Note: This post was first published in November 2020 and updated in June 2022
The two boys wouldn’t stop taunting me.
I was in Grade 9, and it was my third day of high school. An experience equal parts novelty and anxiety.
Having just immigrated to a new country didn’t make things easier. Our parents, busy with a life-changing move, had left me and my sister to our own devices.
Thankfully, the system was straightforward.
There was a decent school nearby. The immigration officials gave us the school placement papers, which we handed over at the principal’s office.
We then did a few aptitude tests, and a guidance counselor used the results to put together a class schedule. A few hours later, I was sitting in a Grade 9 keyboarding class, learning to touch type.
And now, this.
I wasn’t a small kid, and I didn’t lack confidence. And yet, the two boys, each of them bigger and taller than me, somehow decided I was a convenient target for bullying.
The teacher, fresh out of college, noticed – but did nothing. The boys, emboldened, kept on going – and others soon joined in.
A few days later, fed up and realizing things were only going to get worse, I did the only sensible thing that came to mind.
Walking to my next class, I spotted one of my tormentors next to his locker. Mustering up my courage, I walked over, tapped him on the shoulder – and punched him right in the face.
I managed to get a few more deeply satisfying ones in before I realized he wasn’t fighting back.
Then, a geography teacher pulled me away – and fifteen minutes later I was back in the principal’s office.
Taking A Stand
Despite all the threats, no one was actually going to expel me.
In an immigrant neighborhood, a school with that kind of policy would quickly run out of students – and funding.
But to this day, I recall the frustration of dealing with the principal – and all the teachers who piled into her office to tell me how misguided I was.
Everyone was quick to tell me that fighting is wrong. That there are better ways to resolve arguments.
Well, I was all ears – but interestingly enough, no one followed up with any specific advice.
Even more interestingly, word traveled quickly – and no one at the school ever bullied me again. Funny how that works.
Looking back, that high school incident doesn’t exactly fill me with pride.
I’m not a brawler by nature and even in my teenage, hormone-filled years, I was never one to go after others.
But if there’s one rule that served me well in my life it’s that shying away from conflict is never a good idea.
The good news is that the older we get, the less likely we are to engage in physical altercations to sort things out.
However, that doesn’t mean that you won’t find yourself with a fight on your hands.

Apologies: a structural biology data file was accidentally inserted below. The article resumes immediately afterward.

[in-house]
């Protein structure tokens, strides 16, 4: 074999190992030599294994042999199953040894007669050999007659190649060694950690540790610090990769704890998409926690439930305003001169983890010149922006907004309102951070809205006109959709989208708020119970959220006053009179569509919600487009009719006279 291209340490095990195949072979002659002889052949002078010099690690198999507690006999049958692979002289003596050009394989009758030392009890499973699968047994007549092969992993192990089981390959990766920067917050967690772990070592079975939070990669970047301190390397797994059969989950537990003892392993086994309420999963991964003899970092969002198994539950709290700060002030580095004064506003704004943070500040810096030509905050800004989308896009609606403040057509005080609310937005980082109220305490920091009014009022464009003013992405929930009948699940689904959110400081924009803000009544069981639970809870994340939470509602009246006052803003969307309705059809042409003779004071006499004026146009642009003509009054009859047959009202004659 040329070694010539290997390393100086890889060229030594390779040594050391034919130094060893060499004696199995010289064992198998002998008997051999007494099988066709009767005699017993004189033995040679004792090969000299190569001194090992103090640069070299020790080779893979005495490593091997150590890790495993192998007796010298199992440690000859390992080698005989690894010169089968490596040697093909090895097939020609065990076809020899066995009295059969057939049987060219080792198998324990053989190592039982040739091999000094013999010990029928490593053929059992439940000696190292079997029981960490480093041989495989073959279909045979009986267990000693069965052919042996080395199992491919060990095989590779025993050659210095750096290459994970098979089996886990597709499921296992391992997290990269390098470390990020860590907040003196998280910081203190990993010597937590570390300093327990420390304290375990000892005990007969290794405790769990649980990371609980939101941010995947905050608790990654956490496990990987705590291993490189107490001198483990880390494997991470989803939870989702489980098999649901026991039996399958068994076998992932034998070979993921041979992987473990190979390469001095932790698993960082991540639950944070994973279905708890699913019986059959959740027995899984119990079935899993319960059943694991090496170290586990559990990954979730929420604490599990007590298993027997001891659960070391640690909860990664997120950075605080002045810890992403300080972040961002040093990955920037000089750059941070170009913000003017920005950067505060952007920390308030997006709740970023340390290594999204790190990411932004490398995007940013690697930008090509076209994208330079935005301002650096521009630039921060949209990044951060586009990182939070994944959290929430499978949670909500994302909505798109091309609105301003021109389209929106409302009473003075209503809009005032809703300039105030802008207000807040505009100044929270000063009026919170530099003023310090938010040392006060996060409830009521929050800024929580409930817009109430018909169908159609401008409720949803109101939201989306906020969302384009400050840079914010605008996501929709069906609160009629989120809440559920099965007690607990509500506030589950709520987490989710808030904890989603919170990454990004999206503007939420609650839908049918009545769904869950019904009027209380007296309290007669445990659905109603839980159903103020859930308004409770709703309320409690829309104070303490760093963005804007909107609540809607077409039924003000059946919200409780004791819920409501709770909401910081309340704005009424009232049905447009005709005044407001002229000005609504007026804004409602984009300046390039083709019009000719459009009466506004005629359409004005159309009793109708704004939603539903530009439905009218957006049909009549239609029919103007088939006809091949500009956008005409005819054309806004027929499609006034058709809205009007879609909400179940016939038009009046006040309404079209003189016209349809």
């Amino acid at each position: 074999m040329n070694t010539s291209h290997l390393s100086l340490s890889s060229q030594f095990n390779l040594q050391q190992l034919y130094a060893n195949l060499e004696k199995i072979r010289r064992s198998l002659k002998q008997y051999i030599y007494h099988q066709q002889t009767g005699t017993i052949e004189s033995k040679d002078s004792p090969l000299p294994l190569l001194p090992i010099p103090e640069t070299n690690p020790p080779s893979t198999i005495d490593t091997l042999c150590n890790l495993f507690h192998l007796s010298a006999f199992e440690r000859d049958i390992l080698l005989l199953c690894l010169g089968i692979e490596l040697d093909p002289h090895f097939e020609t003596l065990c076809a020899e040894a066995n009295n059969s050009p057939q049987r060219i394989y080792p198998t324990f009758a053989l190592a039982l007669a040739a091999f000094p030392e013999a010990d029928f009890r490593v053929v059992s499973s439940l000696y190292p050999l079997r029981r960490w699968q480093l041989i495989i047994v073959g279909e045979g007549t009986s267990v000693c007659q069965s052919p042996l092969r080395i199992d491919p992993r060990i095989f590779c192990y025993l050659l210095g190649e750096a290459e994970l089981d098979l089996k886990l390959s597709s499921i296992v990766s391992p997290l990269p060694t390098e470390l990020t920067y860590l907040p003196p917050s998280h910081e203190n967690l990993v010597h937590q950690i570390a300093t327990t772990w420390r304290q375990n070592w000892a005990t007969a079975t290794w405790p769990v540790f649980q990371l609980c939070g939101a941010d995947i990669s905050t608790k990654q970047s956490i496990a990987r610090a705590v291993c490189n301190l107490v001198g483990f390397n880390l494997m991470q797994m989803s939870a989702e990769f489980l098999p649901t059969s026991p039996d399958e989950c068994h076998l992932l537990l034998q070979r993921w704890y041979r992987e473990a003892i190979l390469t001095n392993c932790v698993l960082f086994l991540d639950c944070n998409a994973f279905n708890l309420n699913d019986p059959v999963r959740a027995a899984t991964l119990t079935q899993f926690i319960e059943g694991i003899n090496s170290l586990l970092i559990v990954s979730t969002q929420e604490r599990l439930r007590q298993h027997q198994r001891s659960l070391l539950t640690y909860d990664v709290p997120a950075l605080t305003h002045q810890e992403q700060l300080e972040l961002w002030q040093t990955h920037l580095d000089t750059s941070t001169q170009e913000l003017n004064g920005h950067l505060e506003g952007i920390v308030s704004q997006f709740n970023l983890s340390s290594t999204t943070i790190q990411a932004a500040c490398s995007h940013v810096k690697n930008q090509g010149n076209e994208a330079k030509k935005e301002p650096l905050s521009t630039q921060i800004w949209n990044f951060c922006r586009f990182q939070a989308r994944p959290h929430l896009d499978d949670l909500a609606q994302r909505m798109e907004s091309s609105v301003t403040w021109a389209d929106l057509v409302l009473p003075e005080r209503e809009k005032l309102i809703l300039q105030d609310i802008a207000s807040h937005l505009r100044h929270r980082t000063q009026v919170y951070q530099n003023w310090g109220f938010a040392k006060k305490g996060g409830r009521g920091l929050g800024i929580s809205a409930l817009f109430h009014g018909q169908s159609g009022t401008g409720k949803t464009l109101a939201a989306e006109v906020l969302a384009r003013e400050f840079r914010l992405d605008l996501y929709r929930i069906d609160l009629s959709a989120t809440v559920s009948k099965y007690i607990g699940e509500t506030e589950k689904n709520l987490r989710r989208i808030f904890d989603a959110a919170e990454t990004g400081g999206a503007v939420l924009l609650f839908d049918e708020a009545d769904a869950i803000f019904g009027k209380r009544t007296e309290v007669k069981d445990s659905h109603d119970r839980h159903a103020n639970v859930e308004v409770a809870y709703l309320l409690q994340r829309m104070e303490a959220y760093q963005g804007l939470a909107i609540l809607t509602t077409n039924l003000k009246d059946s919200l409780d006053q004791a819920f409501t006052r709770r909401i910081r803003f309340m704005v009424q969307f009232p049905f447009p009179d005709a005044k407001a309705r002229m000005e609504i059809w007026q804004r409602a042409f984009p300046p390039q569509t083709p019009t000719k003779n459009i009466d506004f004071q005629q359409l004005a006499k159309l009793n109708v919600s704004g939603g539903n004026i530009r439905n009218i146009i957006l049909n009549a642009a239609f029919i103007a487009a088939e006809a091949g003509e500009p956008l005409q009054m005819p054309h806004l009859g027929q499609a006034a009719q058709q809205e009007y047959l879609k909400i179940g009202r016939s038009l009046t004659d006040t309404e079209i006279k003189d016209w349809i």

On the contrary, the higher you rise in your career, the more conflict-filled your days are likely to become.
After all, one of the fundamental traits of human nature is the desire to maximize our own utility. At the same time, we live in a world characterized by scarcity of resources.
Good jobs are disappearing. Bonus pools are limited in nature. Promotions are hard to come by.
In other words, it’s just a matter of time before you get in someone else’s way. And if you don’t stand up for yourself, no one else will.
In investment banking, it starts innocuously enough.
Junior bankers call up their staffers and ask to be put on the best deals – or refuse to take on the painful projects.
Inevitably, the ones who don’t raise a stink will likely end up being overloaded with low-quality work, leading to frustration and burnout.
At a more senior level, bankers spend a big chunk of their time fighting for the best junior resources.
Unfortunately, stepping “down” only goes so far. A good analyst or associate can make a world of a difference on a deal, leaving you with enough free time to go after new business (or get some sleep).
And at the very senior level, behind closed doors, nasty conflicts play out every day.
Rising stars suddenly get in the way of their formerly supportive bosses.
Senior bankers angle for one-on-one conversations with important clients.
Everyone angles to get maximum credit for the latest deal – even the people who had absolutely no part in bringing it in.
Candidates win promotions – and swiftly move to neutralize everyone else who had their eyes set on the same job.
And often, it is the banks themselves who encourage conflict.
For example, Deutsche Bank (long before its spectacular flame-out) had a well-known policy of encouraging “co-opetition”.